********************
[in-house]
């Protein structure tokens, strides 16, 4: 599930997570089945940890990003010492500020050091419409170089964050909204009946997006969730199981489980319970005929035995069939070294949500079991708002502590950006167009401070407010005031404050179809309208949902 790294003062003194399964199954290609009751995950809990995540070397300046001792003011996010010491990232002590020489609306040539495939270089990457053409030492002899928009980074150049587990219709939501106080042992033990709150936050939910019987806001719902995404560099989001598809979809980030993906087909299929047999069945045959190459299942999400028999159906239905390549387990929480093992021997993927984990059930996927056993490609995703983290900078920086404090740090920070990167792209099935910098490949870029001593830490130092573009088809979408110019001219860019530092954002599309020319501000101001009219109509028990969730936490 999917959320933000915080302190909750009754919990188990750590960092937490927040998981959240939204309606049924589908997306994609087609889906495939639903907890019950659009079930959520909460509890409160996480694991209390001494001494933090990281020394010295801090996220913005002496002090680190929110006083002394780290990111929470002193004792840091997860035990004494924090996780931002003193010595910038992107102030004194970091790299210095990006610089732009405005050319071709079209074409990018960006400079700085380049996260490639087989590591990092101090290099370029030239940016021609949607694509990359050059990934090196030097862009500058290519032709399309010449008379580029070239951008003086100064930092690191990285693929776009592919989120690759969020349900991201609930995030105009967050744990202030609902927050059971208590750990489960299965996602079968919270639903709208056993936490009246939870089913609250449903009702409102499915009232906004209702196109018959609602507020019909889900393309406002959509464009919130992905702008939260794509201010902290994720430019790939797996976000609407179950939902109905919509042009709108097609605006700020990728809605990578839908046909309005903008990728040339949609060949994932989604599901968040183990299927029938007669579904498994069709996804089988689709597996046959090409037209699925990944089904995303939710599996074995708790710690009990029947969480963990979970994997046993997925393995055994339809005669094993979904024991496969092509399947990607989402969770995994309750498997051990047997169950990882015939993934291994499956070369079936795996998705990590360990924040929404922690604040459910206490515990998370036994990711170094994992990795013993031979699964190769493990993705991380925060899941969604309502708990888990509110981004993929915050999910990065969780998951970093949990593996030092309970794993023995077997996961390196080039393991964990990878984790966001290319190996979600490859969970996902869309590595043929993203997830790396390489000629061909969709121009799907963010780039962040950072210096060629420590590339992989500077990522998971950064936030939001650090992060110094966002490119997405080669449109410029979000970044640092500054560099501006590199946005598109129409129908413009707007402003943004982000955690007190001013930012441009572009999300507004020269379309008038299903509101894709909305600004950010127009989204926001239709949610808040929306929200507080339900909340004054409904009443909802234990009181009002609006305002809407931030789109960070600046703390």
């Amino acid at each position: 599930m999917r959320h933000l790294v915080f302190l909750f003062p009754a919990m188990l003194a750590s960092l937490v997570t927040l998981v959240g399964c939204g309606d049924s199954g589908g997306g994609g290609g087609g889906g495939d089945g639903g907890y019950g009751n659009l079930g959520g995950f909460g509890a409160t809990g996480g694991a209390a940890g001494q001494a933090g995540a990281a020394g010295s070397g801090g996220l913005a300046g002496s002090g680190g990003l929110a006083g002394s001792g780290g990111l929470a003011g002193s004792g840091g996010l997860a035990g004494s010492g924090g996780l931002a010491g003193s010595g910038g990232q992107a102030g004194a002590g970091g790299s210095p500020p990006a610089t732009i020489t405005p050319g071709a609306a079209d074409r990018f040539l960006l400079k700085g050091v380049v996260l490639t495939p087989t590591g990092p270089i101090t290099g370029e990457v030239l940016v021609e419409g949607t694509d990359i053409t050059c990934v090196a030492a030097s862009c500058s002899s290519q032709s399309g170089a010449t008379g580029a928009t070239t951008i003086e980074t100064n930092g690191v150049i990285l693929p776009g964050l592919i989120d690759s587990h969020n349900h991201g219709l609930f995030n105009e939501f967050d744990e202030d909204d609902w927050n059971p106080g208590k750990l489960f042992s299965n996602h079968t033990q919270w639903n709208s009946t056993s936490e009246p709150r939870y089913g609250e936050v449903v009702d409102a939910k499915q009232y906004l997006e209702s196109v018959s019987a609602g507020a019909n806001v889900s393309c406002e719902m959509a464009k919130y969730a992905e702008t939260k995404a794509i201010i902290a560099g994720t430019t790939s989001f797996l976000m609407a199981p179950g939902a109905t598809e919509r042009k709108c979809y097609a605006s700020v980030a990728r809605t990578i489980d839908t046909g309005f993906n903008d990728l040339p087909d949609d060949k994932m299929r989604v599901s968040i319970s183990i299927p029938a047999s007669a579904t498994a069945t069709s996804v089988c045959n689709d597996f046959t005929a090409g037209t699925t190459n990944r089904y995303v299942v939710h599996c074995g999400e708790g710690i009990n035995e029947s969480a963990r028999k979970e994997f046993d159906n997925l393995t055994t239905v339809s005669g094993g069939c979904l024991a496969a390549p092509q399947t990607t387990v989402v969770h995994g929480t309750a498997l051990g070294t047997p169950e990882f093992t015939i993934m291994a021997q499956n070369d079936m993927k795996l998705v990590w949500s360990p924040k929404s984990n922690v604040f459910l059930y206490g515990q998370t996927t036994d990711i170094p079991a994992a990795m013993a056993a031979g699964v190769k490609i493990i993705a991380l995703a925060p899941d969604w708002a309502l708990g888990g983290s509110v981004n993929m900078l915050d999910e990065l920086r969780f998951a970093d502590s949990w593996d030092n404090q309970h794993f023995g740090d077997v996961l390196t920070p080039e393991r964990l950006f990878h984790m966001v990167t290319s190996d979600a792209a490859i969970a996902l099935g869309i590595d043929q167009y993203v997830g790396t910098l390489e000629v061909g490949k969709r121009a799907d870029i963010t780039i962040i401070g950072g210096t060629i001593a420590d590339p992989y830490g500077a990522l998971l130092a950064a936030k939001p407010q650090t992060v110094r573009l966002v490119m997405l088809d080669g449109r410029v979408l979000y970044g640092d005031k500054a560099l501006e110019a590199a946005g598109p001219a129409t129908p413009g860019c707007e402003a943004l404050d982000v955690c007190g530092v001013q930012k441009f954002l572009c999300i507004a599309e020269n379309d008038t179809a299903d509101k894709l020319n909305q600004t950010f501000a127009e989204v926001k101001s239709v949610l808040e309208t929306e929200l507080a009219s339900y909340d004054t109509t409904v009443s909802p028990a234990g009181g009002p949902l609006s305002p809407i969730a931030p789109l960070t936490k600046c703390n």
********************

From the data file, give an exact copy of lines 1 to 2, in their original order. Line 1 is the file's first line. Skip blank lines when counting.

[in-house]
């Protein structure tokens, strides 16, 4: 599930997570089945940890990003010492500020050091419409170089964050909204009946997006969730199981489980319970005929035995069939070294949500079991708002502590950006167009401070407010005031404050179809309208949902 790294003062003194399964199954290609009751995950809990995540070397300046001792003011996010010491990232002590020489609306040539495939270089990457053409030492002899928009980074150049587990219709939501106080042992033990709150936050939910019987806001719902995404560099989001598809979809980030993906087909299929047999069945045959190459299942999400028999159906239905390549387990929480093992021997993927984990059930996927056993490609995703983290900078920086404090740090920070990167792209099935910098490949870029001593830490130092573009088809979408110019001219860019530092954002599309020319501000101001009219109509028990969730936490 999917959320933000915080302190909750009754919990188990750590960092937490927040998981959240939204309606049924589908997306994609087609889906495939639903907890019950659009079930959520909460509890409160996480694991209390001494001494933090990281020394010295801090996220913005002496002090680190929110006083002394780290990111929470002193004792840091997860035990004494924090996780931002003193010595910038992107102030004194970091790299210095990006610089732009405005050319071709079209074409990018960006400079700085380049996260490639087989590591990092101090290099370029030239940016021609949607694509990359050059990934090196030097862009500058290519032709399309010449008379580029070239951008003086100064930092690191990285693929776009592919989120690759969020349900991201609930995030105009967050744990202030609902927050059971208590750990489960299965996602079968919270639903709208056993936490009246939870089913609250449903009702409102499915009232906004209702196109018959609602507020019909889900393309406002959509464009919130992905702008939260794509201010902290994720430019790939797996976000609407179950939902109905919509042009709108097609605006700020990728809605990578839908046909309005903008990728040339949609060949994932989604599901968040183990299927029938007669579904498994069709996804089988689709597996046959090409037209699925990944089904995303939710599996074995708790710690009990029947969480963990979970994997046993997925393995055994339809005669094993979904024991496969092509399947990607989402969770995994309750498997051990047997169950990882015939993934291994499956070369079936795996998705990590360990924040929404922690604040459910206490515990998370036994990711170094994992990795013993031979699964190769493990993705991380925060899941969604309502708990888990509110981004993929915050999910990065969780998951970093949990593996030092309970794993023995077997996961390196080039393991964990990878984790966001290319190996979600490859969970996902869309590595043929993203997830790396390489000629061909969709121009799907963010780039962040950072210096060629420590590339992989500077990522998971950064936030939001650090992060110094966002490119997405080669449109410029979000970044640092500054560099501006590199946005598109129409129908413009707007402003943004982000955690007190001013930012441009572009999300507004020269379309008038299903509101894709909305600004950010127009989204926001239709949610808040929306929200507080339900909340004054409904009443909802234990009181009002609006305002809407931030789109960070600046703390």